Fr. Andreas Agathokleous
It is well known that Judaism, like Islam, is a religion of the Law. This means that the believer’s salvation depends on the observation of the regulations, ordinances and commandments of the religion. Refusal to observe the Law or deviation from it (wittingly or unwittingly) leads to punishment, which is expressed through a variety of trials and, in the end, Hell.
Christ lived in this environment, too, but overturned the prevailing outlook and brought to the world the glad tidings –the Gospel- that God is love, that He doesn’t punish and that we are saved through His Grace. But for this Grace, and therefore our salvation, to be activated, we have to actively desire it. This will be apparent from our repentance, that is our decision to live as God wants us to, ‘in accordance with Him’.
‘Life in accordance with God’, has certain features which distinguish it from ‘life in accordance with the world’ (‘world’ here is used in the sense of a sinful or demonic outlook). If the characteristics of this life are external and affect behavior only, without the spirit of the Gospel, then we have a legalistic conception of Christianity, in other words, a kind of Judaism under the cover of Christianity.
Certainly, observation of the canons of the Church, such as fasting, prayer, Holy Communion, and much else besides is important. But formal observation, without substance, reduces the new Life proclaimed by Christ and His Church throughout the ages to a dry letter, which may offer satisfaction, but not joy and eternal life.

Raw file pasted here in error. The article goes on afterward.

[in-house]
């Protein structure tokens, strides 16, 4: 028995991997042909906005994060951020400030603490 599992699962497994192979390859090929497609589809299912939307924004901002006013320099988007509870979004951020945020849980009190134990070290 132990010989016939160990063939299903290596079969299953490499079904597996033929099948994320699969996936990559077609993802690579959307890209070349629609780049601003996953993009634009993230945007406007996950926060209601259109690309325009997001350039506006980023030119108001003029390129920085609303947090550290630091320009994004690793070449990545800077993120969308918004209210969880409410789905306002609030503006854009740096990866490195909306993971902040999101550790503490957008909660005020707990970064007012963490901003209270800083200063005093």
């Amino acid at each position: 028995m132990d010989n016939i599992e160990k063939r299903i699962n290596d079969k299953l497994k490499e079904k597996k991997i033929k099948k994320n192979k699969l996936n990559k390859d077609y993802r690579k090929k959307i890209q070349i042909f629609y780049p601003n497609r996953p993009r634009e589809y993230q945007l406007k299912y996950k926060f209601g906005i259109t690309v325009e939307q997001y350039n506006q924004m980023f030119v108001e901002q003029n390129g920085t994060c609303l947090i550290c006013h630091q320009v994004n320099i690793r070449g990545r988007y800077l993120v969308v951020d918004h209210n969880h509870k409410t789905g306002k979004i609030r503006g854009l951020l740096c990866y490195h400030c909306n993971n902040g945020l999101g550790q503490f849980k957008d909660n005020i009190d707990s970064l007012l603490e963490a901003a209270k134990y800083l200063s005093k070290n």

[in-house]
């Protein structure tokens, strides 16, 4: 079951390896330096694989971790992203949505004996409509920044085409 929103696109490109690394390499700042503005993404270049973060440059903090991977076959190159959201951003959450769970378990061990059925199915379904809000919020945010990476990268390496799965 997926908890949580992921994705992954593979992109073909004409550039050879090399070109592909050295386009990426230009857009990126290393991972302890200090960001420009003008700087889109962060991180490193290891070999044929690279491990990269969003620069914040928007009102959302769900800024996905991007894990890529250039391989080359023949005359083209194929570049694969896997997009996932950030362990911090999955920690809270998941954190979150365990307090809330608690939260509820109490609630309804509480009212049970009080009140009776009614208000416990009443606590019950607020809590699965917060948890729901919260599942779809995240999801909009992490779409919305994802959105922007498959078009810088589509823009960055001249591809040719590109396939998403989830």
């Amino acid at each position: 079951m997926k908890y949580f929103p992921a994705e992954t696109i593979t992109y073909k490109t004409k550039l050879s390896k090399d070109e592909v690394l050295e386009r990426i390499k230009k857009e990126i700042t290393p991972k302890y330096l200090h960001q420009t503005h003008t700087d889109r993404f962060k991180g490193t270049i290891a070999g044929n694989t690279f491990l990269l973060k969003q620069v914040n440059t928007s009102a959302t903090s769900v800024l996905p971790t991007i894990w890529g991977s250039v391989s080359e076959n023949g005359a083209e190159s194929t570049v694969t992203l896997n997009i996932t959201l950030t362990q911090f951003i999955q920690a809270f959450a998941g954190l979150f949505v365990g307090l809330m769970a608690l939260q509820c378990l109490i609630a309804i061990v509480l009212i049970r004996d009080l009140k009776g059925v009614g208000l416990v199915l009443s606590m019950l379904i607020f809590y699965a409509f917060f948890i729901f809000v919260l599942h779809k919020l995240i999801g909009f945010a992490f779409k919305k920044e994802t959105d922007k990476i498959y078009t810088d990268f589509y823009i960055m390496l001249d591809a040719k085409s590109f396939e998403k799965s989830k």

Obviously, formal observance of the canons is very much easier than the experience which comes from humility and love. The first demands discipline, the second an encounter of the heart with Christ, Who is Utter Humility and boundless Love. It’s one thing to live with someone with whom you get along and therefore don’t clash with, and quite another to be in love with them. A relationship with Christ, love for Him, transcends the canons, as we can see from the lives of the saints, who, because of this love, prayed and strove ascetically beyond their established religious duty.
If we compare people who observe ‘whatever the Church says’ but have neither humility nor love for the whole world with those who don’t observe them, but still are concerned with them, I think that there’s hope for the latter. They bring to mind the words of Christ to the Pharisees: ‘the publicans and harlots will enter the Kingdom of God before you’ (Matth. 21, 31).
Isn’t it sad if , as the years go by, we observe the Law scrupulously but we strive mistakenly, unaware of the beauty, the joy and the fullness of the Christian life, with its ‘freedom for God’s children’.
May we be able to accept that ‘we got our life wrong’, however much this realization hurts us. May we thereafter desire to change, to seek the father and teacher who knows from experience:
The life of freedom which is the result of struggle
The life of humility, which comes from pain
The life of love, which begins from feeling the love of God.
And when we find him, if he wishes, may he show us the ‘path of salvation’.